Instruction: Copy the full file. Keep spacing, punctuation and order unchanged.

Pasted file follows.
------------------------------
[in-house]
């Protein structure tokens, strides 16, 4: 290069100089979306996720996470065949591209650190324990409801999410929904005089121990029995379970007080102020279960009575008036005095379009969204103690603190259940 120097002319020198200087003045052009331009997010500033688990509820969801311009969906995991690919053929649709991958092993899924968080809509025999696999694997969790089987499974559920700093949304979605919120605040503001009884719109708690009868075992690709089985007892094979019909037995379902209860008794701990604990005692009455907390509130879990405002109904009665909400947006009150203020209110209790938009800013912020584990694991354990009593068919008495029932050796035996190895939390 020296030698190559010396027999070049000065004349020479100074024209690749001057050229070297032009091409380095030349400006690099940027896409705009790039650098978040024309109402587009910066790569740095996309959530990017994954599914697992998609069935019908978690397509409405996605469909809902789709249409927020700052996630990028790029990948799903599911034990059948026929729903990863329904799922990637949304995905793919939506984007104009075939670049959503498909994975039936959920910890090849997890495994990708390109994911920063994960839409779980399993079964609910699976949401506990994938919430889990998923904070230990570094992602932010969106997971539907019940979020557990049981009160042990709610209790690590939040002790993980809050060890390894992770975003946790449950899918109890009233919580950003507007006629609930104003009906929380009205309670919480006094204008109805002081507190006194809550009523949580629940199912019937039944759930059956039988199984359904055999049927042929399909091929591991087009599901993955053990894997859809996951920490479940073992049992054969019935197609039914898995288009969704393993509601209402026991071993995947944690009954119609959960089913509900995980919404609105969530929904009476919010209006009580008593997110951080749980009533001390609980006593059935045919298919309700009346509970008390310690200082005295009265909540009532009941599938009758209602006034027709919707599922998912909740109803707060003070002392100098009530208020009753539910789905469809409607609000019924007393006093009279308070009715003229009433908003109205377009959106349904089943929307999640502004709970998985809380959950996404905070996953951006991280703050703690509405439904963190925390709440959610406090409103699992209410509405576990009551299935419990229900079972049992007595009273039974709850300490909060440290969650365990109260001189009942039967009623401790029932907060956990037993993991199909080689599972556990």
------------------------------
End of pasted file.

[in-house]
């Protein structure tokens, strides 16, 4: 290069100089979306996720996470065949591209650190324990409801999410929904005089121990029995379970007080102020279960009575008036005095379009969204103690603190259940 120097002319020198200087003045052009331009997010500033688990509820969801311009969906995991690919053929649709991958092993899924968080809509025999696999694997969790089987499974559920700093949304979605919120605040503001009884719109708690009868075992690709089985007892094979019909037995379902209860008794701990604990005692009455907390509130879990405002109904009665909400947006009150203020209110209790938009800013912020584990694991354990009593068919008495029932050796035996190895939390 020296030698190559010396027999070049000065004349020479100074024209690749001057050229070297032009091409380095030349400006690099940027896409705009790039650098978040024309109402587009910066790569740095996309959530990017994954599914697992998609069935019908978690397509409405996605469909809902789709249409927020700052996630990028790029990948799903599911034990059948026929729903990863329904799922990637949304995905793919939506984007104009075939670049959503498909994975039936959920910890090849997890495994990708390109994911920063994960839409779980399993079964609910699976949401506990994938919430889990998923904070230990570094992602932010969106997971539907019940979020557990049981009160042990709610209790690590939040002790993980809050060890390894992770975003946790449950899918109890009233919580950003507007006629609930104003009906929380009205309670919480006094204008109805002081507190006194809550009523949580629940199912019937039944759930059956039988199984359904055999049927042929399909091929591991087009599901993955053990894997859809996951920490479940073992049992054969019935197609039914898995288009969704393993509601209402026991071993995947944690009954119609959960089913509900995980919404609105969530929904009476919010209006009580008593997110951080749980009533001390609980006593059935045919298919309700009346509970008390310690200082005295009265909540009532009941599938009758209602006034027709919707599922998912909740109803707060003070002392100098009530208020009753539910789905469809409607609000019924007393006093009279308070009715003229009433908003109205377009959106349904089943929307999640502004709970998985809380959950996404905070996953951006991280703050703690509405439904963190925390709440959610406090409103699992209410509405576990009551299935419990229900079972049992007595009273039974709850300490909060440290969650365990109260001189009942039967009623401790029932907060956990037993993991199909080689599972556990």